I tip my hat to the California Cattlemens Association and Assemblyman Jim Patterson for submitting AB 343 with coauthors Assemblyman Katcho Achadjian, Assemblyman Frank Bigelow, Assemblyman Brian Dahle, Assemblyman Brian Maienschein and Senator Jim Nielsen and endorsement by the California Farm Bureau.
It is refreshing to see a bill that truly works to address the issue of animal cruelty in agriculture.
Unlike bills in other states, AB343 protects the right to video and photograph, protects the worker from reporting observed abuse, promotes cooperation with local law enforcement and puts the welfare of the animals above the bottom line and above the next fundraising campaign.
AB343 combines common sense with moral fortitude. It requires that animal abuse is reported in a timely manner, in order to minimize suffering, allow for a proper investigation and see that appropriate charges are brought against the offender.
Finally, an animal welfare bill that those in agriculture and those outside of agriculture, who care about the welfare of animals, can stand together in support of.
…This bill would require any person who willfully or knowingly photographs, records, or videotapes animal cruelty to provide a copy of the photograph, recording, or videotape to local law enforcement within 48 hours of taking the photograph, recording, or videotape, and would encourage the person to provide a copy of the photograph, recording, or videotape to the owner of the animal or poultry, or a representative of the owner. This bill would define animal cruelty for its purposes as any act involving an animal, as defined, or poultry, as defined, described in prescribed criminal offenses…
Well, the House just passed the Senate bill and sent it on to the President. To put this in perspective I put together the following table to help explain what little good has just taken place.
The Fiscal Cliff
|Proposed Budget Cuts||
In Family Budget Terms
|2012 Annual Expenses||
|2012 Annual Income||
|Net Loss from 2012 (New Debt)||
|Existing Home Loan||
|You Now Owe||
To Solve Your Problem You
|Cancel Your Newspaper Subscription||
|Have a Yard Sale||
|Net Loss For 2013||
Sadly, this is barely a drop in the bucket…and it took how long to arrive at this?
Oh, and there is still the matter of the debt ceiling to deal with. A friend of mine sent me the following scenario:
You come home from a trip to town to discover that due to a major city sewage malfunction your house has become filled with refuse. What do you do? Raise the ceiling or get rid of the crap and clean the house?
Sorry folks, but all of D.C. needs to get a loud and clear message to get serious, start working together and solve this mess.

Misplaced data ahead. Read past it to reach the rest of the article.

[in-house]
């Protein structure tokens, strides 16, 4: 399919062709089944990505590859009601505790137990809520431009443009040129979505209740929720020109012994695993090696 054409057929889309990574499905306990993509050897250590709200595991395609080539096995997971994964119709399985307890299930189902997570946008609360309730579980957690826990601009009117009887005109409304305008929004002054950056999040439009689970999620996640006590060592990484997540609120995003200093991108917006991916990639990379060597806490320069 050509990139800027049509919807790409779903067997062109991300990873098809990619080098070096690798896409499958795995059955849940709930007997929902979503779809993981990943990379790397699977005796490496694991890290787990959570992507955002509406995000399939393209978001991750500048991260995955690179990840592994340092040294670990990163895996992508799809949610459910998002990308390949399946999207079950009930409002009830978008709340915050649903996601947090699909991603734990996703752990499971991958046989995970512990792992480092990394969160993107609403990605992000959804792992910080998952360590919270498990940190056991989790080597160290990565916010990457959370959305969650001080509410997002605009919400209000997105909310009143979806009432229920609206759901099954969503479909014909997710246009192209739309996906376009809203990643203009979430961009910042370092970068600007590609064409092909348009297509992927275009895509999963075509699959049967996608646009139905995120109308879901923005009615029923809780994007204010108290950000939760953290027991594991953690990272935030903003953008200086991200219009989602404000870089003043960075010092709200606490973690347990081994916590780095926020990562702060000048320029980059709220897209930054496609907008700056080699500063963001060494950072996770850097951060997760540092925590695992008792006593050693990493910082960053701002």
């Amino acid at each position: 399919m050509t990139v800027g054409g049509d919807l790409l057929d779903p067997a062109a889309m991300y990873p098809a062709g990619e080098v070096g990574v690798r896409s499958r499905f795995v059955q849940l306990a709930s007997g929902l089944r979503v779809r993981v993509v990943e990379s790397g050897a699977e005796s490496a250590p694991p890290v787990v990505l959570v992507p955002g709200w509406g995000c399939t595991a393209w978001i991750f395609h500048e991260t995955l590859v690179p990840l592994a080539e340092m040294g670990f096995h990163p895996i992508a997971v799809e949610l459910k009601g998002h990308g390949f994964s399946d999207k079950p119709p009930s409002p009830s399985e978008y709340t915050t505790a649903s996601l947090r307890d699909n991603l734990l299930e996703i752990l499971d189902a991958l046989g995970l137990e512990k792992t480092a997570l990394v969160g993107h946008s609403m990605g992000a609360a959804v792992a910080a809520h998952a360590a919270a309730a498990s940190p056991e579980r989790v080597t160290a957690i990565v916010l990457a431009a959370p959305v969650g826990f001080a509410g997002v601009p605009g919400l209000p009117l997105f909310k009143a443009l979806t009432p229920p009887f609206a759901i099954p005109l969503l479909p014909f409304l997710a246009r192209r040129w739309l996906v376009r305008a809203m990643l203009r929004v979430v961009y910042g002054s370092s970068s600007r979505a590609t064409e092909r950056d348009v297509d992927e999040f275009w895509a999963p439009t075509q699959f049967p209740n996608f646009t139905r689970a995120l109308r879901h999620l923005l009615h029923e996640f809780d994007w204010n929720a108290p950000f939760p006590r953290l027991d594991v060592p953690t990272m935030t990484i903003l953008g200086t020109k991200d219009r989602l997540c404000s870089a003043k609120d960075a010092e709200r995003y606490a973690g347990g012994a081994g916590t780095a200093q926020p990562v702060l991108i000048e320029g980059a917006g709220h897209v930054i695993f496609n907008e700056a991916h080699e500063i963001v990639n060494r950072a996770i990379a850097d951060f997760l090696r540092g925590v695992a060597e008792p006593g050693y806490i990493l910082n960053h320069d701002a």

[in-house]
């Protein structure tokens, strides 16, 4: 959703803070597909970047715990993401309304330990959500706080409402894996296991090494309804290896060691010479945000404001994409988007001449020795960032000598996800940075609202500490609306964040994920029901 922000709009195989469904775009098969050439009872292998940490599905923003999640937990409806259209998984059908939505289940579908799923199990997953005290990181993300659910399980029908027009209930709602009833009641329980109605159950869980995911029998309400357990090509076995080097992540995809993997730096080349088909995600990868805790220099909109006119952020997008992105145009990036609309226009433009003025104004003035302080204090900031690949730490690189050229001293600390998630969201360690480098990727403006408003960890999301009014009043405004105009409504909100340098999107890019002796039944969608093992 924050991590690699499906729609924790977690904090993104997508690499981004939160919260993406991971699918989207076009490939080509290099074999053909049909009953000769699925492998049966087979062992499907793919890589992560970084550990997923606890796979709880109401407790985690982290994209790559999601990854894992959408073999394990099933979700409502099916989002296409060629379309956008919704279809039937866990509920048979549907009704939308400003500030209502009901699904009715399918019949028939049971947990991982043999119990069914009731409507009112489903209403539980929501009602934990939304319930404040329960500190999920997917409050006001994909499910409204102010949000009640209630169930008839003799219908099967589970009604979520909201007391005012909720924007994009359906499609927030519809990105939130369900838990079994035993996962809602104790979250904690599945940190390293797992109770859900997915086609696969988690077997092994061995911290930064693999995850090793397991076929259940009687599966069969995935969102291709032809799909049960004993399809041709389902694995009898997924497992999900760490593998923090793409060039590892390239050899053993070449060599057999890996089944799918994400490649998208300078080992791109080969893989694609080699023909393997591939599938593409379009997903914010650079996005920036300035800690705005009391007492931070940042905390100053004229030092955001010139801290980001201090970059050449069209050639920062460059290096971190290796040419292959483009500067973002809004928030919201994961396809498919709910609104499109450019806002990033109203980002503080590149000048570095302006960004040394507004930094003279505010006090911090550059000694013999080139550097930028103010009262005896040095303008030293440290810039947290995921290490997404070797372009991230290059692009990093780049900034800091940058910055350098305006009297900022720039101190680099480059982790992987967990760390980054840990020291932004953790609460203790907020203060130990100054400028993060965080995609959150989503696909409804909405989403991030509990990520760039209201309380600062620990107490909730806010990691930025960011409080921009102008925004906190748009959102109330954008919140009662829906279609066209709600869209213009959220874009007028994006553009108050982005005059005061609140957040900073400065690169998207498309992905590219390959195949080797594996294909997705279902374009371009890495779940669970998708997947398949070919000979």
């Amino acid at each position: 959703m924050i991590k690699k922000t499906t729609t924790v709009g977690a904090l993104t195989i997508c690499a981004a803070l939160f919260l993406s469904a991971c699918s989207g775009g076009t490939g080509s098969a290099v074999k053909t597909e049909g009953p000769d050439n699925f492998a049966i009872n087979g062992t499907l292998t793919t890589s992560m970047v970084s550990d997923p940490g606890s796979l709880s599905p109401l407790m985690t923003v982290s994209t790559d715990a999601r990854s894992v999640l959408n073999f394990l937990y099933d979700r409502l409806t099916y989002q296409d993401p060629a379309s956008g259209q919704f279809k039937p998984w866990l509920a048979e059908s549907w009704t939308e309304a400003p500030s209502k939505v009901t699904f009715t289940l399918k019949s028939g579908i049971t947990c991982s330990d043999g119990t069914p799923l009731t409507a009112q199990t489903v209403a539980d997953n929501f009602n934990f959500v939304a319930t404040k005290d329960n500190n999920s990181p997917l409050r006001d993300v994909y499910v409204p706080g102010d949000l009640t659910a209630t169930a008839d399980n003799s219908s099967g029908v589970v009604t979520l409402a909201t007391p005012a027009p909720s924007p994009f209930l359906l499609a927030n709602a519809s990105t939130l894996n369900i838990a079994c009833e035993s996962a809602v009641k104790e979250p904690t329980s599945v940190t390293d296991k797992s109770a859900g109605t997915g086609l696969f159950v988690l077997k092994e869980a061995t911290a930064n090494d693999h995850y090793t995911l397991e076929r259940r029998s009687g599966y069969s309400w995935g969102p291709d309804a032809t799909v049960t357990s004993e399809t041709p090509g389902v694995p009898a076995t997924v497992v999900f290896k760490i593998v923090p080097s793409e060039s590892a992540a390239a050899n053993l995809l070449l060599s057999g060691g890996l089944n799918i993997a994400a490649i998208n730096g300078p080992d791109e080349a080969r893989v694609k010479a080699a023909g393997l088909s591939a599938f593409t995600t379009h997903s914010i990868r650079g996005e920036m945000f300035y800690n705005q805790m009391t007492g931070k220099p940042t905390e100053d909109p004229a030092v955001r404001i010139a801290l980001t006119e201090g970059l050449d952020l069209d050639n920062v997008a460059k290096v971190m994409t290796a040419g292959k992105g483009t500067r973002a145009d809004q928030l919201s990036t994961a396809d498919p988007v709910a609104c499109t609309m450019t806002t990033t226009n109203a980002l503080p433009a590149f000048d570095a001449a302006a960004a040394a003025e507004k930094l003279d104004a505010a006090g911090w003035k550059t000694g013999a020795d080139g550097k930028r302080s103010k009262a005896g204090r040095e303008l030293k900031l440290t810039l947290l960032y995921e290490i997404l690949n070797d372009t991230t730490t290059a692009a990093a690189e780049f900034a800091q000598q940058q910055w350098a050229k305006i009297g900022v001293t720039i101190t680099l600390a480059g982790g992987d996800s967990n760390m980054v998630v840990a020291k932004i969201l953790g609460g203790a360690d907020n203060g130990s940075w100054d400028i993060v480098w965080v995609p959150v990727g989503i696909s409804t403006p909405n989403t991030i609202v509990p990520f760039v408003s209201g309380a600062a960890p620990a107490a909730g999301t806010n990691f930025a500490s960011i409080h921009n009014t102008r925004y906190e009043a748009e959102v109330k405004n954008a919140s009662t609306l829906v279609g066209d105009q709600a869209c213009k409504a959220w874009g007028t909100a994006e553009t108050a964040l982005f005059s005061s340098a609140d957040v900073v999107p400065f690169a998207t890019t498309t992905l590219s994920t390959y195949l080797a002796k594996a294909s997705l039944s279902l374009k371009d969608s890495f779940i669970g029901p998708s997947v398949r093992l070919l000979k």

By the way…Happy New Year!!
I received an email the other day from a friend…an email that at first I thought was a joke, a spoof, one of those emails that once you read part way down says something to the effect of “Gotcha! Things aren’t really as bad they seem.”
I read through the synopsis…waiting to come to the “Gotcha” part…it wasn’t there…this was a legitimate proposal by the Department of Labor.
I was dumfounded at first…then a state of disbelief…followed by a wave of legitimate anger.
How could anyone seriously propose these new regulations for agricultural employment of children?
What is even worse, is that it will negatively impact and make illegal, many of the routine activities considered by the department to be “work” that occur on a daily basis on all farms and ranches. Read more…
There has been a fair amount of discussion recently over legislation being submitted across the country that would make it illegal for someone to photograph or shoot video on agricultural operations without the permission of the owner. Discussions on this type of legislation has been very polar, with folks either in full support or adamantly opposed. I find myself aligning more in the middle.
First, Senator Jim Norman (R) of Florida proposed the legislation, SB 1246, on Feb. 21, 2011.
“An act relating to farms; prohibiting a person from entering onto a farm or photographing or video recording a farm without the owner’s written consent; providing a definition; providing penalties; providing an effective date.”
Also considering similar legislation is the state of Iowa which introduced, on March 2, 2011, House File 589.
“HF 589 addresses concerns of bio-security of Iowa’s animal industry and the well-being of animals. The bill protects livestock and crop operations against unauthorized destruction, killing or injuring of stock, or disruption of agricultural or bio-technical operations on an owner’s premise. Additionally, it makes it unlawful to produce, possess, or distribute an unauthorized recording (sound or image) at an animal or crop operation.” Read more…